Pressure's on Vol WRs

Tennessee's fans realize the Vols will try to rely on their ground game this fall until the youthful receivers mature enough to provide a reliable passing attack.

The problem is, Tennessee's opponents realize this, too. They'll be crowding the line of scrimmage and literally daring the Vols to put the ball in the air. If Tennessee's young wideouts can make a few plays, the result could be some big gains. If they can't make a few plays, the result could be disaster.

Receivers coach Trooper Taylor knows this better than anyone, and he routinely shares this insight with his troops.

"I tell ‘em: 'Guys, you've got to make plays. Otherwise, we're going to see nine-man fronts, maybe 10-man fronts. You're going to find out what press coverage is about because if you CAN'T go out there and make plays on the perimeter, you're going to be down by seven.'"

After three weeks of preseason drills Tennessee's young receivers still have a lot to learn. They are improving, however, and that progress is evident on the practice field. In Tuesday's final preseason scrimmage the wideouts carried out their assignments correctly for the most part and reeled in almost every pass that was catchable.

"(Josh) Briscoe made a great catch, and Denarius (Moore) made a nice one-handed grab," Taylor recalled.

Ahmad Paige, a heralded freshman who has had a very quiet preseason, finally broke loose with an 88-yard catch/run. It came against third-team defenders but Taylor was pleased, nonetheless. The Vol aide was even more pleased to see the 6-3, 175-pound Paige throwing some downfield blocks.

"He's improved on his blocking," the Vol aide said. "It really wasn't his ball skills (holding him back). It was more about him being physical enough to go block."

Paige attempted to be more physical in Tuesday's scrimmage. He didn't always succeed but his effort earned praise from his position coach.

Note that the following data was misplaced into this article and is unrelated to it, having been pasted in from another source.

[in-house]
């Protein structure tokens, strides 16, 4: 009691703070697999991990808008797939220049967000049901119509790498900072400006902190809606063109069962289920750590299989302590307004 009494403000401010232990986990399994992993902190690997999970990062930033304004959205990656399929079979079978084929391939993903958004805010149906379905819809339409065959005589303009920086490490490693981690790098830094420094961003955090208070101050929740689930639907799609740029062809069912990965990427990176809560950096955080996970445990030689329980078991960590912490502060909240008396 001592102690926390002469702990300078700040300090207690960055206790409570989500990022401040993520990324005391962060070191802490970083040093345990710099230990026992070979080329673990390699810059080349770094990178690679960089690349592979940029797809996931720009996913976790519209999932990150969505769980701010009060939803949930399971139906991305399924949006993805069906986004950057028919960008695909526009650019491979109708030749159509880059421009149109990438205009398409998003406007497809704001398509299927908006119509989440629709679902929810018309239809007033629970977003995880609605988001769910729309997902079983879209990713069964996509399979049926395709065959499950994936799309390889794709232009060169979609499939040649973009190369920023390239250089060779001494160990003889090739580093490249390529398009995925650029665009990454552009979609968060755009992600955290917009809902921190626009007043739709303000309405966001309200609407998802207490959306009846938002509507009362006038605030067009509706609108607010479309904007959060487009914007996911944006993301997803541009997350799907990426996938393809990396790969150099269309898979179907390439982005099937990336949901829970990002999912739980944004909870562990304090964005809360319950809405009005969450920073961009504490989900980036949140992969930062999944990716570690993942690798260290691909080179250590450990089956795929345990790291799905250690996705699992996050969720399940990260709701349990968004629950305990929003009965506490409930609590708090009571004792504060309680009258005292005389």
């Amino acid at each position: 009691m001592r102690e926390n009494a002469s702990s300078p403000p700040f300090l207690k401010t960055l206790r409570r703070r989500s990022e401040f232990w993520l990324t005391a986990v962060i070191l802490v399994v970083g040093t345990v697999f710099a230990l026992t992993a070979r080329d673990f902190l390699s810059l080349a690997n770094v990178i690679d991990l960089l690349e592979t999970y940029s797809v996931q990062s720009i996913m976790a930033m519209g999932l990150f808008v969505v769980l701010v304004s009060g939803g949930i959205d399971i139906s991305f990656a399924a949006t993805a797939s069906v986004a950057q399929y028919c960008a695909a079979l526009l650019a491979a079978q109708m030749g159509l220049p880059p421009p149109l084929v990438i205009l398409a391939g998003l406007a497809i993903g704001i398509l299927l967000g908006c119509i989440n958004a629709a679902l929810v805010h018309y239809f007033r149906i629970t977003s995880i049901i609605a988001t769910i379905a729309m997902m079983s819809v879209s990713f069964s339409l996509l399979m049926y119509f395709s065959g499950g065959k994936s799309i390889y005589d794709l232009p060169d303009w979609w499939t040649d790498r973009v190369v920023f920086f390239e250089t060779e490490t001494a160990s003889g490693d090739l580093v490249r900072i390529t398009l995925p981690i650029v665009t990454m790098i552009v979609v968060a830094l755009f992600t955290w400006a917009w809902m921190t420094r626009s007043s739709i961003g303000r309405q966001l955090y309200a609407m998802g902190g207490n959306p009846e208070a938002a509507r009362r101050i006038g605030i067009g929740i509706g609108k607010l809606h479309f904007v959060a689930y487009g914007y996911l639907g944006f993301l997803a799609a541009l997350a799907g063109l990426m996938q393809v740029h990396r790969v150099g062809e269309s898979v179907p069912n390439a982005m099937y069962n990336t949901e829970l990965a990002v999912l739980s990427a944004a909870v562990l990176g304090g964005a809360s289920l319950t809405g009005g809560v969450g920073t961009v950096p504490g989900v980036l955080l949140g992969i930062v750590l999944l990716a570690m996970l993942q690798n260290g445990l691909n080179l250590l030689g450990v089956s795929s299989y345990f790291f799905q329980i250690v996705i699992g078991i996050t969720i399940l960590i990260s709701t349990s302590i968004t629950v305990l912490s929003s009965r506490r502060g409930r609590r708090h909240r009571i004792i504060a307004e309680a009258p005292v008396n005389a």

"He really tried to get physical," Taylor said. "As a matter of fact, he was letting me know every time he hit somebody. He was giving me the ‘Hooty-hoo' to the sideline. I told him he'd better get the signal before he missed the next play but it was good to see him go out there and give that kind of effort."

With the Sept. 1 opener at California just nine days away, it appears that sophomore Austin Rogers, junior Lucas Taylor, junior Josh Briscoe and sophomore Quintin Hancock are the Vols' top four receivers.

"We're still looking for a couple of other big-time receivers," head coach Phillip Fulmer said. "Denarius Moore has moved himself into that group of guys we can count on. And Kenny (O'Neal) gives us a threat. He's just got to hold onto the ball and catch it better.""

Moore, the most polished of the freshmen, seems to have locked up the No. 5 spot in the wideout rotation with an impressive fall camp.

"Denarius Moore has probably made the most progress because he's made the most plays," Taylor said. "He's the most game ready-looking kid . He's lining up, hitting people, being physical, taking care of the ball and those kind of things."

O'Neal had some drops and fumbles in preseason scrimmages but will make the trip to Berkeley because he has the kind of blazing speed that can stretch defenses vertically.

Freshman Gerald Jones was productive in the first two scrimmages but sat out the third one with a sore hamstring. If healthy, he'll likely suit up for the Cal game, as well.

Freshman Todd Campbell, who enrolled at mid-term and participated in spring practice, has a chance to make the trip to Cal, also.

Brent Vinson has struggled a bit in preseason and fellow freshman Tyler Maples is way behind after spending the first nine days of fall camp at safety. They could be headed for redshirt years, along with Paige.


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